Contemplation often gets a bad rap*. Thinking usually precedes action, and how we think can be as important how we act. But there’s an idea floating about that action – getting on with things – is somehow more valuable than the underrated art of thinking reflectively, or contemplation.
As we go about our business and the business of life we are expected to act. We behave as though our value to ourselves and others is based entirely on what we do or what we produce, rather than who we are.
As I wrote the last sentence I can imagine that while many would agree with it, they might also ask “So What? We aren’t paid to ‘just be’, we are paid to do things.” Of course we are, but in order to produce effectively, to foster creativity, wellbeing and, in short, to be in the best state of physical and mental health to continue to act productively, we have also to allow ourselves the space for contemplation.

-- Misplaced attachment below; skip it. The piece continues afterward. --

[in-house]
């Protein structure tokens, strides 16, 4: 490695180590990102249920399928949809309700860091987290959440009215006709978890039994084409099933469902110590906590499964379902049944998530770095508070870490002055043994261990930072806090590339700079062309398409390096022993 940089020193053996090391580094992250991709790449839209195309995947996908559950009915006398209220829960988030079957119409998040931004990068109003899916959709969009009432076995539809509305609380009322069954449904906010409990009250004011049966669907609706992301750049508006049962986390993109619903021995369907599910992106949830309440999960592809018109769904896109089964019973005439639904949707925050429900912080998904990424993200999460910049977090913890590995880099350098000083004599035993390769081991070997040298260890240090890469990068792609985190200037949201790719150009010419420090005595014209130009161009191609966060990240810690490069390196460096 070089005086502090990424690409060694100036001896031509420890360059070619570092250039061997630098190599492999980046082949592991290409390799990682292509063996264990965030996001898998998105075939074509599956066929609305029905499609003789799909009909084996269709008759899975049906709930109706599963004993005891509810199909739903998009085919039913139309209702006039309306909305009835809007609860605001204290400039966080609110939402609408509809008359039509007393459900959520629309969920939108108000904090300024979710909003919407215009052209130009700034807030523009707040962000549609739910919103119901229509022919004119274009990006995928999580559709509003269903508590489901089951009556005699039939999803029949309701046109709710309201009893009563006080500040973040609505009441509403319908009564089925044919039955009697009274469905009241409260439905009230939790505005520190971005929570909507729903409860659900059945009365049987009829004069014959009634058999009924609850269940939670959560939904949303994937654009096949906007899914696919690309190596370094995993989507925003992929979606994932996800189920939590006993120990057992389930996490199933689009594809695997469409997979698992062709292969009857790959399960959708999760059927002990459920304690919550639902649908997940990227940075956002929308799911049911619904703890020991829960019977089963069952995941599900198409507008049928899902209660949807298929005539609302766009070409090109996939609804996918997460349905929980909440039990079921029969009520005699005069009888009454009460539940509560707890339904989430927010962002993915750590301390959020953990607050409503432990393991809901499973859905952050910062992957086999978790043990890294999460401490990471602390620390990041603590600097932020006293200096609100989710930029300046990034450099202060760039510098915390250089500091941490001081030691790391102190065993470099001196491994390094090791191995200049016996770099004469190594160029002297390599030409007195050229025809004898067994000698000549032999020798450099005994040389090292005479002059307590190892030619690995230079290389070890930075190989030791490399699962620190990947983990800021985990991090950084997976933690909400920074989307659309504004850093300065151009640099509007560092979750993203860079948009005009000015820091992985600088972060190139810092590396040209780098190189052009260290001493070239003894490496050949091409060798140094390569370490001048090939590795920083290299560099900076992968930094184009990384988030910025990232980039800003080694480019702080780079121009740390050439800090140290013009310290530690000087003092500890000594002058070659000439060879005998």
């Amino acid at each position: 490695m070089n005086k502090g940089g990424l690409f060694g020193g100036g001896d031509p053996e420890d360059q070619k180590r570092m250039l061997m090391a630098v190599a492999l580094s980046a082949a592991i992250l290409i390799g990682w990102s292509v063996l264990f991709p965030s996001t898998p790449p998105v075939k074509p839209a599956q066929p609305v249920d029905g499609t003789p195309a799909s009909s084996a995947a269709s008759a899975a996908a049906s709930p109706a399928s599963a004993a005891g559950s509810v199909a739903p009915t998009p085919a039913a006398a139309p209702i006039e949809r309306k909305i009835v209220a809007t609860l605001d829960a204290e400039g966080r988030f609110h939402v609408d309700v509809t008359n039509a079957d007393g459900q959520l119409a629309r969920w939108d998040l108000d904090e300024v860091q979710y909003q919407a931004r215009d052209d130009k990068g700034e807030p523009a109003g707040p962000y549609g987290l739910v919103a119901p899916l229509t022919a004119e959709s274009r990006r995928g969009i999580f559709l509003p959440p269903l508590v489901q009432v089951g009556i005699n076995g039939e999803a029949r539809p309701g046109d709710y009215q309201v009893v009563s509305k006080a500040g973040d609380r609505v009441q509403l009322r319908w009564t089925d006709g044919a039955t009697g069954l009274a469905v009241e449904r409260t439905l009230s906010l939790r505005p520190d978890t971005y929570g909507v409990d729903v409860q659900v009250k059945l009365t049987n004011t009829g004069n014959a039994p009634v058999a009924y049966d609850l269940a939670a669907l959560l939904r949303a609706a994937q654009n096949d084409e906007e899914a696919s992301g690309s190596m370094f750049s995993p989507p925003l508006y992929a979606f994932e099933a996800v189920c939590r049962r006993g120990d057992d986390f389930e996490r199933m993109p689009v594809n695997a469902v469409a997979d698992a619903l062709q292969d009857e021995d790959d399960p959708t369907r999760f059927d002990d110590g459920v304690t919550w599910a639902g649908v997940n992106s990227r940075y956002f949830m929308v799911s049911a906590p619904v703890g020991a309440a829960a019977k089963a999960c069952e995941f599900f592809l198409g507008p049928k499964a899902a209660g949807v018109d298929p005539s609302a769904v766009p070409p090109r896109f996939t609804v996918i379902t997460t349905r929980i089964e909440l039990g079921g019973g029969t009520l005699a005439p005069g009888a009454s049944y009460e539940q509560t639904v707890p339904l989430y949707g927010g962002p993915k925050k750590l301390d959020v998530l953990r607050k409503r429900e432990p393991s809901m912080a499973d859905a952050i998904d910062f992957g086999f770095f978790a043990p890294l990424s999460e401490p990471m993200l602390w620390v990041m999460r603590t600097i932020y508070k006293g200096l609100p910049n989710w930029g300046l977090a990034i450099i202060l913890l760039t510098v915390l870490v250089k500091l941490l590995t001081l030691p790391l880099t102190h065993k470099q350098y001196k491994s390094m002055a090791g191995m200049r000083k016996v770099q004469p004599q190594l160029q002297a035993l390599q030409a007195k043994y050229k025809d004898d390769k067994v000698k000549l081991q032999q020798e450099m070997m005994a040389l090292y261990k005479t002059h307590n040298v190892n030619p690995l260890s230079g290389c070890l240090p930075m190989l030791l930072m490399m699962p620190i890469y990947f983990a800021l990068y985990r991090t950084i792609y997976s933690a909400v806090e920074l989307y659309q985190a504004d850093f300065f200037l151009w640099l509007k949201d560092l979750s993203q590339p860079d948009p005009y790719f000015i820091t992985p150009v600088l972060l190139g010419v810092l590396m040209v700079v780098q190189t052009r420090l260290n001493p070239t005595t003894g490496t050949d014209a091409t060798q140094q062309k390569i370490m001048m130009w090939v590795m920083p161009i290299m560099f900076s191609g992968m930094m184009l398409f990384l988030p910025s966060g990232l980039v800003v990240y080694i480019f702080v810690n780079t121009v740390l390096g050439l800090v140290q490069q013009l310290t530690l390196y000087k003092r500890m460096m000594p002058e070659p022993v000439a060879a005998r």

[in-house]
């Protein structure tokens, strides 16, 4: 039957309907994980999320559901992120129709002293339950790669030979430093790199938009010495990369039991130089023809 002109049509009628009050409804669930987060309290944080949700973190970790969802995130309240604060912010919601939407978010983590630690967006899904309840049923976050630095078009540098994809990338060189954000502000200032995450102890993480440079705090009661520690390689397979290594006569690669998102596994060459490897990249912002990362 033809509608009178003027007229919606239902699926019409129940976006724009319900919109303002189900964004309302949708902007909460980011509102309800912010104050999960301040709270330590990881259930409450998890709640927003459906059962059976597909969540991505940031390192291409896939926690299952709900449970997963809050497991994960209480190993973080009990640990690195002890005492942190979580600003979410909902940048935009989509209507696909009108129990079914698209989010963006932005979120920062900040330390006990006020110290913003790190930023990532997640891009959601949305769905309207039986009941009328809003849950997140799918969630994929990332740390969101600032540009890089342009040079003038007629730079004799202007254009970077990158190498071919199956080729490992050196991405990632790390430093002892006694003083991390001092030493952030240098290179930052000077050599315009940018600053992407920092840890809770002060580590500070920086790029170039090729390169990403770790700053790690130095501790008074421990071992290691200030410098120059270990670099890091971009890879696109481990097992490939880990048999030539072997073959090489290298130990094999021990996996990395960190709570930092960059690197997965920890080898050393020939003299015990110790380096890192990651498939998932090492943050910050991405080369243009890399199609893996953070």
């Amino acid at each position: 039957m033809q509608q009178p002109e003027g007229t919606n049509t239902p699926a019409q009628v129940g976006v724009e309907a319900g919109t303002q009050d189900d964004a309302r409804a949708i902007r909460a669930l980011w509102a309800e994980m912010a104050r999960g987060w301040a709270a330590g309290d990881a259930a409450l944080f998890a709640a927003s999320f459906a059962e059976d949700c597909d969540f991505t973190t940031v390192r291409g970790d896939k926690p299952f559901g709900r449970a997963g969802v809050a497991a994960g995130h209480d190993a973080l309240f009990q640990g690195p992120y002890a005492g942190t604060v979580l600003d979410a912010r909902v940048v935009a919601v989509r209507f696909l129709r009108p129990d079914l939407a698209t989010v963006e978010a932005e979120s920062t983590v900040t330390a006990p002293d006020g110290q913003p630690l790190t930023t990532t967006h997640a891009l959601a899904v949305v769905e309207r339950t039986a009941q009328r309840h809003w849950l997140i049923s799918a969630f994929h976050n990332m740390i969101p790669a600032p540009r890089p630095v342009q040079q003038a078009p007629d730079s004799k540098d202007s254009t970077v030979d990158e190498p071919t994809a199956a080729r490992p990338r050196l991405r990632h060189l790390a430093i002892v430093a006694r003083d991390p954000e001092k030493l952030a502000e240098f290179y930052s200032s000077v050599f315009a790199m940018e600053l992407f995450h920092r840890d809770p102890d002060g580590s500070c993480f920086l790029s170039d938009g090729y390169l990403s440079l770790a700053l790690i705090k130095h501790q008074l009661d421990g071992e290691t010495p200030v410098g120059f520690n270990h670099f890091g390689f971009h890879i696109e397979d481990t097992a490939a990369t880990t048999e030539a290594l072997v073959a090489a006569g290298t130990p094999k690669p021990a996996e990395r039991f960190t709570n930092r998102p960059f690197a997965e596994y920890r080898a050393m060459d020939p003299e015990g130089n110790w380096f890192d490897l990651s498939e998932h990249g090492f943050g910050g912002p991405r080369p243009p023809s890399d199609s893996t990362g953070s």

“To arrive at the simplest truth, as Newton knew and practiced, requires years of contemplation. Not activity. Not reasoning. Not calculating. Not busy behaviour of any kind. Not reading. Not talking. Not making an effort. Not thinking. Simply bearing in mind what it is one needs to know.” (Spencer-Brown 1979 p. 110)
George Spencer-Brown, (1979), Laws of Form, E.P. Dutton, New York).
A bad rap – otherwise known as a bum rap – is dishonour resulting from false accusations or trumped-up charges.